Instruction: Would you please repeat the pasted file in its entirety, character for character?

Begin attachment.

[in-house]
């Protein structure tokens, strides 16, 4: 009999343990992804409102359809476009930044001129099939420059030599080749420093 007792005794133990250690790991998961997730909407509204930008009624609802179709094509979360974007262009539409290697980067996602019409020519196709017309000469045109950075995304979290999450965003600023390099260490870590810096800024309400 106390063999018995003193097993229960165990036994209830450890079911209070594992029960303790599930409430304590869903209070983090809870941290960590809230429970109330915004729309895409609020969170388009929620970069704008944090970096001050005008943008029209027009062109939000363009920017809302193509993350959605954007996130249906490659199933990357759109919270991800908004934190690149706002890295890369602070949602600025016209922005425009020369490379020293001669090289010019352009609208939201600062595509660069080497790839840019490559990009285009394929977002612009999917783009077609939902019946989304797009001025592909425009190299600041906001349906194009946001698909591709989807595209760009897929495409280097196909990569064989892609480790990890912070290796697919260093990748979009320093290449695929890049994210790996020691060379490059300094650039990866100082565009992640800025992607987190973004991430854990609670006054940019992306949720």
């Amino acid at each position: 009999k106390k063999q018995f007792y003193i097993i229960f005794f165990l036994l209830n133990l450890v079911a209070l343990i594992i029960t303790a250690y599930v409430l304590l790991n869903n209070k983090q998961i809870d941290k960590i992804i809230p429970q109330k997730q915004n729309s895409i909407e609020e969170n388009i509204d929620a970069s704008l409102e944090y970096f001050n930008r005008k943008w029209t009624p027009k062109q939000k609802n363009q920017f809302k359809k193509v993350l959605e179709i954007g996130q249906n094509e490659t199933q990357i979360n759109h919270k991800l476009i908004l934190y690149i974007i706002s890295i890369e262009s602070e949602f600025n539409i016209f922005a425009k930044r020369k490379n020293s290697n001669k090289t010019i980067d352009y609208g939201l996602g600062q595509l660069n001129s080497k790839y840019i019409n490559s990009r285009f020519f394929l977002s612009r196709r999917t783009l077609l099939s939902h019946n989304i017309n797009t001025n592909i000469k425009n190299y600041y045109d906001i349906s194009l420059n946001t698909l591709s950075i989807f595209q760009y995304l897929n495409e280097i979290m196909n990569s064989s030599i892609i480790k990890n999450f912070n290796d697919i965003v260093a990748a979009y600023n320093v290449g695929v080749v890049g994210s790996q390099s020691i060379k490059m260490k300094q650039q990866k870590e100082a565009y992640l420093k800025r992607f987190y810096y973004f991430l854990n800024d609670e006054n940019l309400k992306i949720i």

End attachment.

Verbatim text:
[in-house]
């Protein structure tokens, strides 16, 4: 009999343990992804409102359809476009930044001129099939420059030599080749420093 007792005794133990250690790991998961997730909407509204930008009624609802179709094509979360974007262009539409290697980067996602019409020519196709017309000469045109950075995304979290999450965003600023390099260490870590810096800024309400 106390063999018995003193097993229960165990036994209830450890079911209070594992029960303790599930409430304590869903209070983090809870941290960590809230429970109330915004729309895409609020969170388009929620970069704008944090970096001050005008943008029209027009062109939000363009920017809302193509993350959605954007996130249906490659199933990357759109919270991800908004934190690149706002890295890369602070949602600025016209922005425009020369490379020293001669090289010019352009609208939201600062595509660069080497790839840019490559990009285009394929977002612009999917783009077609939902019946989304797009001025592909425009190299600041906001349906194009946001698909591709989807595209760009897929495409280097196909990569064989892609480790990890912070290796697919260093990748979009320093290449695929890049994210790996020691060379490059300094650039990866100082565009992640800025992607987190973004991430854990609670006054940019992306949720």
């Amino acid at each position: 009999k106390k063999q018995f007792y003193i097993i229960f005794f165990l036994l209830n133990l450890v079911a209070l343990i594992i029960t303790a250690y599930v409430l304590l790991n869903n209070k983090q998961i809870d941290k960590i992804i809230p429970q109330k997730q915004n729309s895409i909407e609020e969170n388009i509204d929620a970069s704008l409102e944090y970096f001050n930008r005008k943008w029209t009624p027009k062109q939000k609802n363009q920017f809302k359809k193509v993350l959605e179709i954007g996130q249906n094509e490659t199933q990357i979360n759109h919270k991800l476009i908004l934190y690149i974007i706002s890295i890369e262009s602070e949602f600025n539409i016209f922005a425009k930044r020369k490379n020293s290697n001669k090289t010019i980067d352009y609208g939201l996602g600062q595509l660069n001129s080497k790839y840019i019409n490559s990009r285009f020519f394929l977002s612009r196709r999917t783009l077609l099939s939902h019946n989304i017309n797009t001025n592909i000469k425009n190299y600041y045109d906001i349906s194009l420059n946001t698909l591709s950075i989807f595209q760009y995304l897929n495409e280097i979290m196909n990569s064989s030599i892609i480790k990890n999450f912070n290796d697919i965003v260093a990748a979009y600023n320093v290449g695929v080749v890049g994210s790996q390099s020691i060379k490059m260490k300094q650039q990866k870590e100082a565009y992640l420093k800025r992607f987190y810096y973004f991430l854990n800024d609670e006054n940019l309400k992306i949720i």